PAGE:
his successor took the task seriously.
Mishandled once or twice, but the
emotional intellect of Circles of Sisters
buried a derelict teenage libido,
swiftly short-shrifting potential fowl-play of
an inner turkey, and chickens were made of
single-night Braves, limping lacklustre hungover.
After Custer’s last one-night stand with ten
beers in one hand, I opened my arms to Plato.
Luke is also pushing the boundaries of modern poetry in his work, introducing subtle changes to rules of literary and turning them inside out.
“The sonnet, for instance, is an arbitrary, made-up form, but it’s meter, iambic pentameter, isn’t so arbitrary. The reason it was adopted and became so common is because a) it is the closest to how the majority of us actually speak; and b) by using that meter (if you’re gonna go with metered lines), it makes absolutely damn sure that the line will flow smoothly and that their will be no doubt whatsoever as to how many stresses the line has rhythmically.
Because we are all human beings with ears/eyes/a brain, the transmission of spoken/written language from page/mouth to brain has to observe some physical laws, obviously. So it actually is partially in the realm of physics. And neuroscience too of course. That’s why there are natural laws to the craft of poetry which aren’t “made up” and easily disposable.”
An example of this is Luke’s stunning re-jigging of the rules of a Shakespearian sonnet, coming up with the amazing Stress Matrix Sonnet. This is the Sonnet version of the Stress Matrix Sonnet/Stress Checkerboard Sonnet, developed January 2011 by Luke Prater –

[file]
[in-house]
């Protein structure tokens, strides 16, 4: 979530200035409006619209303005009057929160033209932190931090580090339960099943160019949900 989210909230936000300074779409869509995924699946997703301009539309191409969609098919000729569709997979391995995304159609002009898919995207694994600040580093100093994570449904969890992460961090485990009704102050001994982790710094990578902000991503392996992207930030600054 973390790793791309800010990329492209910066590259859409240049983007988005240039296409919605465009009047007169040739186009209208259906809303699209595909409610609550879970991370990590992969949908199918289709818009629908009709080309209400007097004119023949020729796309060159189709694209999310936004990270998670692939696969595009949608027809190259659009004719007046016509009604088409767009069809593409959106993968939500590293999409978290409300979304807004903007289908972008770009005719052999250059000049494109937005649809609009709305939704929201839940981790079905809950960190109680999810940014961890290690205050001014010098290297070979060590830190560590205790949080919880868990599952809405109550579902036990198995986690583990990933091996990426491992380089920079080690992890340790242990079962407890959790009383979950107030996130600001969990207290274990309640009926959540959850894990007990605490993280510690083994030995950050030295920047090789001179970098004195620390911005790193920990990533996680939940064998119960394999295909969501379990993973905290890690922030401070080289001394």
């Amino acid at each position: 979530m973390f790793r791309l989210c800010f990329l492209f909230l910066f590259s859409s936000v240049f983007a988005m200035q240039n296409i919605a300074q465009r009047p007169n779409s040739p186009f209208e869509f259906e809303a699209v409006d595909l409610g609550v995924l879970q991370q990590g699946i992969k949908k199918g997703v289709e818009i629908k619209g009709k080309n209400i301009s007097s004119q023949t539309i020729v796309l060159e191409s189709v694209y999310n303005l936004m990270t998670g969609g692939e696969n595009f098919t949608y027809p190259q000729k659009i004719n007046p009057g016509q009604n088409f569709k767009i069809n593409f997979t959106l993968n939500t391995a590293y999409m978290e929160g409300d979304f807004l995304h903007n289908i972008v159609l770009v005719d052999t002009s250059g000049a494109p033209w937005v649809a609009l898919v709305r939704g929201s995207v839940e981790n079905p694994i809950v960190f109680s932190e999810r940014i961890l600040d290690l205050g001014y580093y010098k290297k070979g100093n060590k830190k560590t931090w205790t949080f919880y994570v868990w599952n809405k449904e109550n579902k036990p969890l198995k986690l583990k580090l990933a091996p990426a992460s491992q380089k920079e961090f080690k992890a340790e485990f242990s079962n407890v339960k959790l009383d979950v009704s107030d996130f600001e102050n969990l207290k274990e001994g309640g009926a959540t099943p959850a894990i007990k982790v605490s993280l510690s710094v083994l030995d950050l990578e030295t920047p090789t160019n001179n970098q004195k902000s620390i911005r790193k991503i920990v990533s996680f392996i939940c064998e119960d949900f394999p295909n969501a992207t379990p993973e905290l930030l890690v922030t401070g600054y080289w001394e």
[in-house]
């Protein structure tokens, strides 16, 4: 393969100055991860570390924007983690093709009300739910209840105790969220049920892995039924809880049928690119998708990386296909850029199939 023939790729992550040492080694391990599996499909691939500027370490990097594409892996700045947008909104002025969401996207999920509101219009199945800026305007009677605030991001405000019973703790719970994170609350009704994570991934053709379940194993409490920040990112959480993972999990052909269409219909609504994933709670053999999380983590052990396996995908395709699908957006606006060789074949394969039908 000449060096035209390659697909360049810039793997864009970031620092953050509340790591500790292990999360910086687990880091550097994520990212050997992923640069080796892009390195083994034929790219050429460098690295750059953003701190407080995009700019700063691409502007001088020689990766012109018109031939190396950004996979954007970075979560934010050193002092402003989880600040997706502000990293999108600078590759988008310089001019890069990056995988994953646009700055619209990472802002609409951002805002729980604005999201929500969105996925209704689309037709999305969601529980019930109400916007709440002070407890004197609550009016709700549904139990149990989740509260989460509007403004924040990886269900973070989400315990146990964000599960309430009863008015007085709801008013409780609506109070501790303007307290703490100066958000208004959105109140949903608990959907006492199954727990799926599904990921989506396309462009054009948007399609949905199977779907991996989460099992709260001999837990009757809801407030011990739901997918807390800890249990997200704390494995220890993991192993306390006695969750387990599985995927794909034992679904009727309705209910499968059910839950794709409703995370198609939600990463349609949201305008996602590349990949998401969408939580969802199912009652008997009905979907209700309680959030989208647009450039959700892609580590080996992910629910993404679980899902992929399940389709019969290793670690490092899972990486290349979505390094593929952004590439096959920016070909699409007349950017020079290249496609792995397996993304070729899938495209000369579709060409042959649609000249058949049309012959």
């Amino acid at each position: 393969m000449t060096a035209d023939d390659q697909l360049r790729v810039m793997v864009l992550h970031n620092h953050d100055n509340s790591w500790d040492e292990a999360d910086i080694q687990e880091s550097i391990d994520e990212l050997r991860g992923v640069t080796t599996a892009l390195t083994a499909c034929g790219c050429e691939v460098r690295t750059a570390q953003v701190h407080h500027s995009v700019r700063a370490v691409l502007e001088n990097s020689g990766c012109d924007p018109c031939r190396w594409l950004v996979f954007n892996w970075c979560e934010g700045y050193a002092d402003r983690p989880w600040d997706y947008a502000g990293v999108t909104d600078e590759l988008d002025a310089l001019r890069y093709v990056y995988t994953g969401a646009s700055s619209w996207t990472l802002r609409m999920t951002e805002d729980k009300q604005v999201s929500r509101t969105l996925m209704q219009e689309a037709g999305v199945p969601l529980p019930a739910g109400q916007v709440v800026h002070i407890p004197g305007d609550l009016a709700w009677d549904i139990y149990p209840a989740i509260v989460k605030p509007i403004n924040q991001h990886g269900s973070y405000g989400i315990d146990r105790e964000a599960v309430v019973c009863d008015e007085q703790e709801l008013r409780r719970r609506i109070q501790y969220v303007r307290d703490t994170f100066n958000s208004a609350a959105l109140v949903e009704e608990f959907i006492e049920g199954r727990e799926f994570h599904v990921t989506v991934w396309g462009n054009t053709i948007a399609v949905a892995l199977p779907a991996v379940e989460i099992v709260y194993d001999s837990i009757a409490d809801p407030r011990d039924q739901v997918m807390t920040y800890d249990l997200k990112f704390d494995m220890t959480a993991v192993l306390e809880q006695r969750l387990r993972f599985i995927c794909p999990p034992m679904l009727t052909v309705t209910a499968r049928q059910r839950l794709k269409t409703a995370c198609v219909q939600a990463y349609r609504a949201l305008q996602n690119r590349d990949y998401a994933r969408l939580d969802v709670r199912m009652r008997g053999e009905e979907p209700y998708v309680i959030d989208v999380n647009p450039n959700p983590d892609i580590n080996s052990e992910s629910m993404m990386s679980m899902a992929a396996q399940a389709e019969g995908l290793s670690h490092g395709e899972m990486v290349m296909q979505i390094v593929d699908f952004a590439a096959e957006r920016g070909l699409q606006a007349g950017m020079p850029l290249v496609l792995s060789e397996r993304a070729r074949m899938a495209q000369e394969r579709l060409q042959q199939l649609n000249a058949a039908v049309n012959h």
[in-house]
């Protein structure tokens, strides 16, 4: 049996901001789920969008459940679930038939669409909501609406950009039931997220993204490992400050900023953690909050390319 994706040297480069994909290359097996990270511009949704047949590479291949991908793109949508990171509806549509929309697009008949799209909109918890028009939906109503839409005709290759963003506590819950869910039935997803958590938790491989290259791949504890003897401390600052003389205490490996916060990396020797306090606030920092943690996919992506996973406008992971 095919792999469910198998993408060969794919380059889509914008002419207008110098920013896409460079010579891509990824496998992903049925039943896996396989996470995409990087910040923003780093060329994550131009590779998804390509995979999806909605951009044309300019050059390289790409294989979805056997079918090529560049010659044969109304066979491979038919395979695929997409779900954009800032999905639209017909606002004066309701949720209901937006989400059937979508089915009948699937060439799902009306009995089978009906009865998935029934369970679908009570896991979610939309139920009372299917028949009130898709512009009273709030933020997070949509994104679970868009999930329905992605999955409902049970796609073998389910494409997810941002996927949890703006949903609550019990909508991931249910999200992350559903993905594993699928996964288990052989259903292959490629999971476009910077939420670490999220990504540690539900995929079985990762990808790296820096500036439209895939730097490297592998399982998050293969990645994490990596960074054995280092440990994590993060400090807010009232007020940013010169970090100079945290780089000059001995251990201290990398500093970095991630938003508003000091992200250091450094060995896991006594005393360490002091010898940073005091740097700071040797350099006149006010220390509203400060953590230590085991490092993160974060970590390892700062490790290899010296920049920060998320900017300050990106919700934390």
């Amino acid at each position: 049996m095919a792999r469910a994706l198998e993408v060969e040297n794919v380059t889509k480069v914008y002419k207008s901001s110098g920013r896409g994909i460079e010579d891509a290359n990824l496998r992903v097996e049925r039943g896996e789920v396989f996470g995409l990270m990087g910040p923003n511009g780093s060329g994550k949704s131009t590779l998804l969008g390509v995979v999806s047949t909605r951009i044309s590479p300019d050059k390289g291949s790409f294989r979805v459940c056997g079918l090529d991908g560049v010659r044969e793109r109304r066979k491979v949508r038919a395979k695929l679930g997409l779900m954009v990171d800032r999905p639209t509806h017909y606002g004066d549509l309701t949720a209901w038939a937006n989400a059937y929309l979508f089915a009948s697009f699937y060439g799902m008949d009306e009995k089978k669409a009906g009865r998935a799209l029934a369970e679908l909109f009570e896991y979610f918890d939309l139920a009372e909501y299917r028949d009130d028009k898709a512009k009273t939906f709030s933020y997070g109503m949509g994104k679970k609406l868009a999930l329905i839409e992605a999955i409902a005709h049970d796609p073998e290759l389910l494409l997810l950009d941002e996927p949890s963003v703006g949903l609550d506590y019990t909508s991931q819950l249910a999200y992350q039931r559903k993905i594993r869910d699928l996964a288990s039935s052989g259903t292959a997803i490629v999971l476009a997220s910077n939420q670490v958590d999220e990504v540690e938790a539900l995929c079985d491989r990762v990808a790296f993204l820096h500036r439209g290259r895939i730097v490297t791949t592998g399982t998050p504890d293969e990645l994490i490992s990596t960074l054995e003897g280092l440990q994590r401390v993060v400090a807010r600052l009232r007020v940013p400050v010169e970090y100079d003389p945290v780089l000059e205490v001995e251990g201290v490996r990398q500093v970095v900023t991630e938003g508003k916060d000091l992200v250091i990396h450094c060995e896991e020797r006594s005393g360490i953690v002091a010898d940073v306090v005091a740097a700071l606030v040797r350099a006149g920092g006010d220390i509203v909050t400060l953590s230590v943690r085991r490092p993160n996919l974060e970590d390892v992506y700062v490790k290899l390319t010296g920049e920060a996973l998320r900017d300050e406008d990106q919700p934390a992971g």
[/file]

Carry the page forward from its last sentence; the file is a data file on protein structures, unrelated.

14 lines, 14 syllables per line – aBaB cDc DcD eF eF
where lowercase are iambic heptameter (7 beats/stresses per line), and uppercase trochaic heptameter. This yields a perfect ‘checkerboard’ of stressed and unstressed syllables (14 x 14, equalling 196 syllables). Depending on where the Volta arrives (the ‘turn’ – resolution, or at least, change in tone, crucial aspect to a sonnet), there are 3 different stanza layouts (the rhyme-scheme stays the same). If the turn comes after the first eight lines, as it does in Italian Sonnets, the layout is aBa BcDcD cDe FeF. If it comes after line ten (unique!), then it’s aBaB cDc DcD eFeF (same as English but ending on a quatrain rather than the two couplets).
His sleep was stirred before the burgeoning of dawning sun.
Regularly, years, despite vicissitudes, in bunk-bed
he wouldn’t stay – before the barrack’s early morning run
coughing, smoking, first of many. Found it cleared a tired head.
This gentle Northern lad defied the constant warning signs,
hacking at him, packets daily, deaf to implication.
Not his place to question why, but wary of field-mines;
solace lay in early morning’s dawning peace, a mute elation
accompanied by nicotine and tar, inclined, supine.
Old and well-thumbed copy of The Prophet travelled with him;
confronted by mass-rape and genocide, sick civil war,
continents dark seas away, with NATO forces keeping.
The inhumanity he witnessed slunk into his core –
blackened lungs gave up to cancer; Prophet never left him.
All work on this spotlight is shared courtesy of Luke, who I would like to thank for spending some time with me and letting me share some of his literary words.
More poetry by Luke can be found here.